I highly recommend picking this book up. There are so many wonderful layers to this story that parents and teachers can discuss with their children and students. It's a heartwarming story. It's a fun read that follows the adventures of two kids who are spending the summer together with their grandparents and in the process learn something more about themselves and their family's history. I have to mention the cover, I love it! I'm so glad the artist included both Maebelle and her cousin Isaac. The cover is a perfect match for the story.
Before summer started Mabelle learned that she would be in regular classes next year, not gifted and talented. Mabelle plans on studying the book of little known facts over the summer, hoping to retake the G&T test and pass. Each chapter begins with a little known fact Mabelle has learned.
Mabelle's grandparents are a retired musical group. The house was recently inherited from Edith, a long lost aunt on the grandfather's side of the family. There was some kind of family falling out, no ones why. The grandparents own the large antebellum house with one condition, the west wing must stay locked. Mabelle really wants to know what behind the lock door.
I really enjoyed Truth with a Capital T. I liked Mabelle from the start. I think she could easily carry the story on her own but the author doesn't put it all on Mabelle's shoulders. Hegedus writes a great story, using all the characters she created.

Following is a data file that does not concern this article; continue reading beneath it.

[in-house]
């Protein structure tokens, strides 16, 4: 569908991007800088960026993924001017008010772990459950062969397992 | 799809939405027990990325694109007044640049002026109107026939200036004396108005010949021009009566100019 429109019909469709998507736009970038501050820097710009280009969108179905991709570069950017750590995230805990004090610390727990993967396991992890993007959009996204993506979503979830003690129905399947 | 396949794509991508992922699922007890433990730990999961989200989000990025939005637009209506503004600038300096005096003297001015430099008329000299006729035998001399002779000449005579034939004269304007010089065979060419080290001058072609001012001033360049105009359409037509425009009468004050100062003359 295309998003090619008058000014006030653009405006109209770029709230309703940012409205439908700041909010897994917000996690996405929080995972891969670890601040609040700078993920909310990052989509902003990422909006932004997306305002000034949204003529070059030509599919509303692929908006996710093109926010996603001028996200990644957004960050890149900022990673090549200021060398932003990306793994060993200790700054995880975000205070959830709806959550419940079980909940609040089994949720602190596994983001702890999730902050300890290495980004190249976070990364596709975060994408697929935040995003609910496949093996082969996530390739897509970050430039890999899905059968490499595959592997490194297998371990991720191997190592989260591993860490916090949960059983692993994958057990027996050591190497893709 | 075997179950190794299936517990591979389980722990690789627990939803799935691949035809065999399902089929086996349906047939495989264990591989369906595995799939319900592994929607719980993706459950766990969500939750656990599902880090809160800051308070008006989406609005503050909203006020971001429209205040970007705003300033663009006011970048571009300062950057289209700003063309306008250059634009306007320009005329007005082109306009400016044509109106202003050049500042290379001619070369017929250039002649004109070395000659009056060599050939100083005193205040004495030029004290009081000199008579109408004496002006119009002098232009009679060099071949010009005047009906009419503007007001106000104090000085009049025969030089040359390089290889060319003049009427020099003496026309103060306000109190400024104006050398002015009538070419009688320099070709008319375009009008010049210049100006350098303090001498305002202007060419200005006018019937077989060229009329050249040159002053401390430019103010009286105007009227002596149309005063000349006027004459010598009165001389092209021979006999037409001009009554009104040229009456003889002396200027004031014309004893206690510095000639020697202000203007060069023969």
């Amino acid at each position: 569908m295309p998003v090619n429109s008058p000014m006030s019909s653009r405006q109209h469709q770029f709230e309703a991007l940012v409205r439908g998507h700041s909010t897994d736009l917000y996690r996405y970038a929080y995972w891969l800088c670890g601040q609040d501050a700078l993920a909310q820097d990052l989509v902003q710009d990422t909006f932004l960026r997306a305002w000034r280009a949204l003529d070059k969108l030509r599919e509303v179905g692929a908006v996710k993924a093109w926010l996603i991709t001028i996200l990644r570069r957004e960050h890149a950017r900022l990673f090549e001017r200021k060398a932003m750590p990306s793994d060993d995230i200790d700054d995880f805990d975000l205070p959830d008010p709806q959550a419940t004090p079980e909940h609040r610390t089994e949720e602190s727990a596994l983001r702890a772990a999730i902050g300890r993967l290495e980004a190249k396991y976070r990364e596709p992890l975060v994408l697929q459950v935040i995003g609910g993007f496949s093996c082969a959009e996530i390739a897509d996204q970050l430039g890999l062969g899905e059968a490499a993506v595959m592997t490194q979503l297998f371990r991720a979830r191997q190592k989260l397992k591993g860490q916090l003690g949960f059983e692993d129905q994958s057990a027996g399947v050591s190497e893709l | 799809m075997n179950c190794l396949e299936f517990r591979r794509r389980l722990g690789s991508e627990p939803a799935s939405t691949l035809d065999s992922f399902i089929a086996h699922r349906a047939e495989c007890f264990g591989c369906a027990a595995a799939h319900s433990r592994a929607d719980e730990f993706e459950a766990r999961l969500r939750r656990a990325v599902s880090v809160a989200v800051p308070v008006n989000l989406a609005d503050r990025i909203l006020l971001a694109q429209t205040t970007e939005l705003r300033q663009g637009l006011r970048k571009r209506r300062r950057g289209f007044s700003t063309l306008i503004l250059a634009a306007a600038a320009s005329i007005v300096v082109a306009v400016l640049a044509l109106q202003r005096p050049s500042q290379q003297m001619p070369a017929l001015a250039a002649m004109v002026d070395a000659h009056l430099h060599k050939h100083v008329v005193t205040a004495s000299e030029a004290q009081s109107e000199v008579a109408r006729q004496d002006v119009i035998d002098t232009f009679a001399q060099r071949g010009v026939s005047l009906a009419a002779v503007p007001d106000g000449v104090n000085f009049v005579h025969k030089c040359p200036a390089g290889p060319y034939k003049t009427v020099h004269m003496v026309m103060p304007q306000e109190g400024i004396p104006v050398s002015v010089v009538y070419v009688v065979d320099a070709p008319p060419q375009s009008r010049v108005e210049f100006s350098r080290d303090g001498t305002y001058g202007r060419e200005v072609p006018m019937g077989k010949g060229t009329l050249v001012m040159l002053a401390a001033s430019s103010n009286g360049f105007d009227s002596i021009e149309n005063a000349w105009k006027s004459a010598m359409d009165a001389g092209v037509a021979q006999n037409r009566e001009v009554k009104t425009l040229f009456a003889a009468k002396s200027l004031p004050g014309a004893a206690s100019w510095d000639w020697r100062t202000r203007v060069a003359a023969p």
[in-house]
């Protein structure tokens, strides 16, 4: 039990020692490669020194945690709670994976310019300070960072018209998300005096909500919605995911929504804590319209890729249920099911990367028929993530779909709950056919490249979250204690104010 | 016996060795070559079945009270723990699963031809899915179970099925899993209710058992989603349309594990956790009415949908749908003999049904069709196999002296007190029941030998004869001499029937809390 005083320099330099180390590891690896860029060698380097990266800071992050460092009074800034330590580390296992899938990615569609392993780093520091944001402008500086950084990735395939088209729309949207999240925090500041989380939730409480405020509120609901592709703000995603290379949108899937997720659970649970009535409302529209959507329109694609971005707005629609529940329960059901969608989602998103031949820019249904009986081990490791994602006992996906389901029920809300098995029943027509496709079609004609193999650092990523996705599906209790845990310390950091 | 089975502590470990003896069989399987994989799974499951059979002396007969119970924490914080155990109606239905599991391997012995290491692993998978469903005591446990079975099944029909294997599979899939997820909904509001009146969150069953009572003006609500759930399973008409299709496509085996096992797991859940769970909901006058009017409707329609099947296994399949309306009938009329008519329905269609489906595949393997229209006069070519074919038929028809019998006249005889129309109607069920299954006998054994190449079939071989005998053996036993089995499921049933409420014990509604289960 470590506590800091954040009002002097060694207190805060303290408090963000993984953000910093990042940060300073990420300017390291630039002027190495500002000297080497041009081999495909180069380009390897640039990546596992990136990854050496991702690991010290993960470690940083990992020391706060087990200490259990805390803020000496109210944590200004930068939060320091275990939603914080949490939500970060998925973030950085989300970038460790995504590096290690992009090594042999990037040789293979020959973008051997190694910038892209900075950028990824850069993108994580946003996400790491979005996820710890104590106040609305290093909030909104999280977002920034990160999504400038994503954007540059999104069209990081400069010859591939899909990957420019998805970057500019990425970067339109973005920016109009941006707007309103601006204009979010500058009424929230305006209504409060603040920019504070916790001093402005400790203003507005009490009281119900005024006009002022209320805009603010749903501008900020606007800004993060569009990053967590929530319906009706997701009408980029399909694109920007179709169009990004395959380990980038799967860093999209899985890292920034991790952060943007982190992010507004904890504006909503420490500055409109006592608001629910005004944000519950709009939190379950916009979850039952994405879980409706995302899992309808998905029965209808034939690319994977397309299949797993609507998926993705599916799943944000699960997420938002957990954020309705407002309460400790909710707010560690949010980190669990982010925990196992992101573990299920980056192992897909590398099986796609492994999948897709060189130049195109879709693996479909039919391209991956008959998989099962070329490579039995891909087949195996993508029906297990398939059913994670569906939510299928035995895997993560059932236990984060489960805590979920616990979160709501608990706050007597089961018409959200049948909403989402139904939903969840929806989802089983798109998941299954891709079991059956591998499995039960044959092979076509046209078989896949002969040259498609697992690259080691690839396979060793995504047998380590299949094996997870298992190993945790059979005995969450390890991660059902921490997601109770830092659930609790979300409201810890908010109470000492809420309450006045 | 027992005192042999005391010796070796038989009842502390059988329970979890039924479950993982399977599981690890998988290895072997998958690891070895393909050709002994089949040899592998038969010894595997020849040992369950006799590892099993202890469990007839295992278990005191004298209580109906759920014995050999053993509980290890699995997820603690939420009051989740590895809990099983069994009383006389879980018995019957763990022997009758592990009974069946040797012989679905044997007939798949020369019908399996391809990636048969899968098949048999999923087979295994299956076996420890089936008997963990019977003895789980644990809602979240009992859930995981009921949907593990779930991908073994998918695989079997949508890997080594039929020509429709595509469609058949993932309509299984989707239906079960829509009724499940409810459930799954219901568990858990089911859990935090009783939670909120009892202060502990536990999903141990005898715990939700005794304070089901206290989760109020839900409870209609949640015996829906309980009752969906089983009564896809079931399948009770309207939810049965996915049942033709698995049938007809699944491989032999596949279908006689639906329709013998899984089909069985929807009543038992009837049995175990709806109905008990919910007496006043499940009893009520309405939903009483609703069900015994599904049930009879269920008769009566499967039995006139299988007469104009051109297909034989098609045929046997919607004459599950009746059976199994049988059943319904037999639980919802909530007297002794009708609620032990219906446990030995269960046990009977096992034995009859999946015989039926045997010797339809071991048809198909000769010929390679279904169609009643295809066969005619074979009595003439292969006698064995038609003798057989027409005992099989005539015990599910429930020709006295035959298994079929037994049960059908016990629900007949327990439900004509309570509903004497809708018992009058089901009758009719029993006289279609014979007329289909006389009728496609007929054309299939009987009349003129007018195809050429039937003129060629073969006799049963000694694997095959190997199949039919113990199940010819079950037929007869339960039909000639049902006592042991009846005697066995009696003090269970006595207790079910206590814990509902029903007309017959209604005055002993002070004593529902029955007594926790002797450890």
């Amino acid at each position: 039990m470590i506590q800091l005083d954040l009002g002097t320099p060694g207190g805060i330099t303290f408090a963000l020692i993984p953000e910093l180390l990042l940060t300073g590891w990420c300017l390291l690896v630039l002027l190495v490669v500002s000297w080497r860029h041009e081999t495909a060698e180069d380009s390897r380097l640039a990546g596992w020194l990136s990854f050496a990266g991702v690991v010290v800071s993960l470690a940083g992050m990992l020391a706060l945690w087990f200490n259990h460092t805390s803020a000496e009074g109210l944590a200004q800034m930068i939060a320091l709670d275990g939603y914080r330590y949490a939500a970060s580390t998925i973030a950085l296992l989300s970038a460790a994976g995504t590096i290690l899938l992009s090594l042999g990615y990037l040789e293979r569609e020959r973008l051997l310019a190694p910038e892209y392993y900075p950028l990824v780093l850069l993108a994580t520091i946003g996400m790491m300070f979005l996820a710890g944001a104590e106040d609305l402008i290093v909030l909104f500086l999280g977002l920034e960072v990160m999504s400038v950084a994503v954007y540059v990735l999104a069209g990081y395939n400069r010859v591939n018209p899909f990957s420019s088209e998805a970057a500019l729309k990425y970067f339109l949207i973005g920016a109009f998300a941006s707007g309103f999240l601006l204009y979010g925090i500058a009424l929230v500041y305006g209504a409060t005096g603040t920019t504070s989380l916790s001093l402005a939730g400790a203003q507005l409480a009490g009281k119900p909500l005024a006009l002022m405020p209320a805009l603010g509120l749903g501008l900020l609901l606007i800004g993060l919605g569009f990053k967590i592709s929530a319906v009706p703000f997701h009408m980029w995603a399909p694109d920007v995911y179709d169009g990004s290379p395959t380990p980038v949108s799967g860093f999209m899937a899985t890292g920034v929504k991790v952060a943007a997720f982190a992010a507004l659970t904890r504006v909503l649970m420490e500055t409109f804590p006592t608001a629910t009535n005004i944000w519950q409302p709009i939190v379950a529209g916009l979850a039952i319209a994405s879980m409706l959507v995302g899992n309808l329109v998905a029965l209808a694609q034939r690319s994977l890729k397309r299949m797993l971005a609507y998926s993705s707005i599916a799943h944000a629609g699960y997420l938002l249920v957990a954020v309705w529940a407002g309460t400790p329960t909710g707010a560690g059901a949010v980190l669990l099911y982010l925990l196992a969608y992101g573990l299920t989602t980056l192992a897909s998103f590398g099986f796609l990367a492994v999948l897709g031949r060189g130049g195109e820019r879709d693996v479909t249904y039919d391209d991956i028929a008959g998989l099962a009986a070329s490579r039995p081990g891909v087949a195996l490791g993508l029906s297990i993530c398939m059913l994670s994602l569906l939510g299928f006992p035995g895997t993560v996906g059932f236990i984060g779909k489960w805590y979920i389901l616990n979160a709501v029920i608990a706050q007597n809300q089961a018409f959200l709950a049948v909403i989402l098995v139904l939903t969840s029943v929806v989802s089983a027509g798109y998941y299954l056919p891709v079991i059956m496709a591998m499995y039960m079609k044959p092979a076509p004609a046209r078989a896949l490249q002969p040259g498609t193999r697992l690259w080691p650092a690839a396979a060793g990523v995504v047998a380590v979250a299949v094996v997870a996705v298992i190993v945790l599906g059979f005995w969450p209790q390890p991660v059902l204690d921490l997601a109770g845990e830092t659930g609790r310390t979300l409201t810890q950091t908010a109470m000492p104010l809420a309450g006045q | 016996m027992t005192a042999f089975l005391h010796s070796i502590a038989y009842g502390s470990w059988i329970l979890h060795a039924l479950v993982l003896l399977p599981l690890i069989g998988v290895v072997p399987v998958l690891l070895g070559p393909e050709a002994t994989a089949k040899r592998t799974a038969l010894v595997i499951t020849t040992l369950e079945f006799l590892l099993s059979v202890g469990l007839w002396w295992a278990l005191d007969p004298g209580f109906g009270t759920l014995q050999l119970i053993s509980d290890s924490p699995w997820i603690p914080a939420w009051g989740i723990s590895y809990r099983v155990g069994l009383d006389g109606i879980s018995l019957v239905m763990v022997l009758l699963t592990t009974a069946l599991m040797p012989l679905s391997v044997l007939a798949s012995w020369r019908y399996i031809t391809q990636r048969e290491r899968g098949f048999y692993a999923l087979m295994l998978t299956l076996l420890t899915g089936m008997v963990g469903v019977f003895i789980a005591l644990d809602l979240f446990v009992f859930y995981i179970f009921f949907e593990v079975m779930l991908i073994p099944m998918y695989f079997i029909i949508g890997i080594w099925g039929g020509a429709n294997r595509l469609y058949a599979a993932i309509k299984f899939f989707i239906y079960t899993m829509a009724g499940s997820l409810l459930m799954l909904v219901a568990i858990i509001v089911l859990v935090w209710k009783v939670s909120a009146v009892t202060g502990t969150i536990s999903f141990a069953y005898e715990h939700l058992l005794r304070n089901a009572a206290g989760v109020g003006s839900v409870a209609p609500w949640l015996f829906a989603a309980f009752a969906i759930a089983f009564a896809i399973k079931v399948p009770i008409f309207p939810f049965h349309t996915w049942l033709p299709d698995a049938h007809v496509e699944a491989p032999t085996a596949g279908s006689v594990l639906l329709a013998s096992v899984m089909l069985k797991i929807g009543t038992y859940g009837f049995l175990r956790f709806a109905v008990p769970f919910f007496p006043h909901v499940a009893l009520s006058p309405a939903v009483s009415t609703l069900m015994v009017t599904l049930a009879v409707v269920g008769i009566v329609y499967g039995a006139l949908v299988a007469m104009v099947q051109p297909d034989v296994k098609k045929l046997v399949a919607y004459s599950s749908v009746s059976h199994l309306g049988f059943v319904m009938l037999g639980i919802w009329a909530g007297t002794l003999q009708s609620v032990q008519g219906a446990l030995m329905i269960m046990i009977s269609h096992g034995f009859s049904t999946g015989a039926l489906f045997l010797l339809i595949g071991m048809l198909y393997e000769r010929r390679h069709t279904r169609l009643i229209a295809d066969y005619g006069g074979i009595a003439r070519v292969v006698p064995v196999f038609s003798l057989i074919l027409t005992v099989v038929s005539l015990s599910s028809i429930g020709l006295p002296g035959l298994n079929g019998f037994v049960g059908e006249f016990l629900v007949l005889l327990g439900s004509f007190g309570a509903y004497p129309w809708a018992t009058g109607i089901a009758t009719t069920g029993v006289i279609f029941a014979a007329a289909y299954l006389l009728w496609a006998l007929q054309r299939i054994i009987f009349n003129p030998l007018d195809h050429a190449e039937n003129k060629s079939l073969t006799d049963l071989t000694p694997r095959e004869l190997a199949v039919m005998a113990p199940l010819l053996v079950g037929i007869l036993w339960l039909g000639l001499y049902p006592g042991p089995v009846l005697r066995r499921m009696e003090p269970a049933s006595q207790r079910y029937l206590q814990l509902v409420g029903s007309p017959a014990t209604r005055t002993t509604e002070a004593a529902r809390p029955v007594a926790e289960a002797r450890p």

Mabelle is a little jealous of Issac. She is no longer the only grandchild plus Issac has a talent (trumpet). I really liked that Issac being Black, isn't an issue but at the same time is not ignored. To prove she's still talented Mabelle is determined to win a blue ribbon at the Anniversary Spectacular. Mabelle finally decides clogging is her best chance at winning. She enters with a group. Issac, Grace, a girl she meet on the bus, Jimmy and Taylor, the brothers from next door.
The friendship between the five was one of my favorite parts of the story. Even more so after Mabelle got into the locked wing and discovers her families secret. There have always been rumors about there being a stop on the Underground Railround in Tweedle. Good or bad Mabelle wants to know what roll her ancestors played. The town librarian, Mr Phelps makes the five friends research assistants. They spend many hours (when not clogging) looking into what they found in the locked wing.
It was very nice to see a librarian play such an active part in the story and kids interested in history. The author does a very good job of explaining the importance of quilts and their symbols to slaves who were escaping to the North. Truth with a Capital T, is a wonderful contemporary novel that embraces history at the same time.
Maebelle's infectious voice had me hooked from the start (and, oddly, I found myself thinking in her voice for days afterward). The secondary characters, all richly drawn and quirky in their own ways, kept me deep in the story, believing in this place and caring about the outcomes for everyone. Who wouldn't love Gramps?
Hegedus avoids cliche and lets her characters speak truthfully about issues of race and the legacy of slavery in a community. Through it all, she stays true to the point of view of her smart and feisty eleven-year-old protagonist (think: Harriet the Spy in contemporary Georgia).
This story would provide an excellent contemporary hook into a unit of study in the Underground Railroad--and is simply a fun read inside or outside the classroom.